Above all, there is a latent demand for public transportation that is not met by the present system. While changing attitudes about automobile ownership and driving are evident among the younger population, schedules and route coverage limit expanded ridership. To date, the hub-and-spoke system has limited Wichita Transit from playing a role in adding jobs and residents downtown or creating links between employers and employees in the area workforce.
Wichita Transit has significant capital funding needs; needs that are also funded from the federal apportionment. Using the apportionment to fund operating costs is starving funding needed for capital replacements. The current transit service, system design, route configurations can be challenging for all but the most dedicated riders, who are most often transit-dependent. Providing a sustainable service level reflective of the results of citizen engagement efforts and generating improved outcomes. comparable to the local commitment to public transportation found in other communities.
Service improvement scenarios have been identified in addition to the current system – Introducing a modified grid system to improve connectivity, eliminate transfers, and shorten travel times, express bus services from Andover, Derby, Park City and West Wichita or Goddard would be introduced. Local service would also be extended to the City of Maize and Haysville.
Service enhancements would be expected to generate outcomes, including increased citizen satisfaction with the level of transit services, improved financial sustainability, and increased ridership, particularly ridership supporting downtown and economic development purposes.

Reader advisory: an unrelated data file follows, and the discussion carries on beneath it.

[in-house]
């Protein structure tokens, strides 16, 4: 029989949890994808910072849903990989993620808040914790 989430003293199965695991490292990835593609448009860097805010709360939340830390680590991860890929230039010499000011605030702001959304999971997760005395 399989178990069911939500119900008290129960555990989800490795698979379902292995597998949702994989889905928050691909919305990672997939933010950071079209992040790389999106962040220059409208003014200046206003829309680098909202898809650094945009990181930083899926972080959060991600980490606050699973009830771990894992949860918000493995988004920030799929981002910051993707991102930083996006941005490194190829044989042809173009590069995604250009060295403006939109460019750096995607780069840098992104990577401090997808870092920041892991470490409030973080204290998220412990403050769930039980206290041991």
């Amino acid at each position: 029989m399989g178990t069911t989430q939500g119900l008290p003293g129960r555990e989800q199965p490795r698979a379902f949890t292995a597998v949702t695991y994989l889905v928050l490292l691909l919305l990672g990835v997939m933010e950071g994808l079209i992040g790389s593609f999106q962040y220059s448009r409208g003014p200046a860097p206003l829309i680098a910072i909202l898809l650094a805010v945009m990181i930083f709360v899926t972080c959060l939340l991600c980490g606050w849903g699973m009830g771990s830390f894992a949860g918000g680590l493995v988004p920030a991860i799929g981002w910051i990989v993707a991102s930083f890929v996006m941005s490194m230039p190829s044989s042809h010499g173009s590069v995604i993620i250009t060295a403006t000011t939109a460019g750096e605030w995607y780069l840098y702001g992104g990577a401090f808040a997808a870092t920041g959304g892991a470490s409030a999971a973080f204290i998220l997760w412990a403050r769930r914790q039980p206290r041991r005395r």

Mayor Longwell said he wasn’t aware of the estimate, telling the audience, “census estimates are different than the census.” Absolutely correct. The census, which is an attempt to count the population, happens only once every ten years, while census estimates for population are produced annually. With only decennial data, we wouldn’t know much about recent developments.
Estimates are important. We use them in numerous circumstances when producing a count would be expensive. Mayor Longwell said he hasn’t seen estimates for population, but he knows the unemployment rate for Wichita. That is also an estimate produced by a different branch of the federal government. The city uses many estimates. The “City Overview” section of the budget document starts with: “Wichita, the largest city in Kansas with a population 389,965 …” The footnote gives the source of the data as “2015 Census population estimates.”
On Call the Mayor, Longwell said, “our population in Wichita has grown from 2000 by nearly 40,000 people.” Interestingly, if the mayor doesn’t want to use estimates, he should have said the City of Wichita population grew by about 30,000, as that is the difference between the 2010 and 2000 census counts. Based on the estimate of city population for 2018, growth has been almost 37,000.